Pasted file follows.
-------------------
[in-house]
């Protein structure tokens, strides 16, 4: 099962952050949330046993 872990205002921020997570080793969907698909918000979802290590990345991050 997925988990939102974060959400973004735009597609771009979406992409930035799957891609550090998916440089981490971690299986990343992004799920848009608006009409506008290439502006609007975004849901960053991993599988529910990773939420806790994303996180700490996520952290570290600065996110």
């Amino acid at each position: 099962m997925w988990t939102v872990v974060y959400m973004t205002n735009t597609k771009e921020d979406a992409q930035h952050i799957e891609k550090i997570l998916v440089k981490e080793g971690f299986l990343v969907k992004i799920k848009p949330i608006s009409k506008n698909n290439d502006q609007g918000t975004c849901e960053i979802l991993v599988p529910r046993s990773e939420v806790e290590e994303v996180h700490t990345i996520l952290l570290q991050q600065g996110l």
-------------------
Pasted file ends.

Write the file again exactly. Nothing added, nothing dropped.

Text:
[in-house]
């Protein structure tokens, strides 16, 4: 099962952050949330046993 872990205002921020997570080793969907698909918000979802290590990345991050 997925988990939102974060959400973004735009597609771009979406992409930035799957891609550090998916440089981490971690299986990343992004799920848009608006009409506008290439502006609007975004849901960053991993599988529910990773939420806790994303996180700490996520952290570290600065996110």
């Amino acid at each position: 099962m997925w988990t939102v872990v974060y959400m973004t205002n735009t597609k771009e921020d979406a992409q930035h952050i799957e891609k550090i997570l998916v440089k981490e080793g971690f299986l990343v969907k992004i799920k848009p949330i608006s009409k506008n698909n290439d502006q609007g918000t975004c849901e960053i979802l991993v599988p529910r046993s990773e939420v806790e290590e994303v996180h700490t990345i996520l952290l570290q991050q600065g996110l």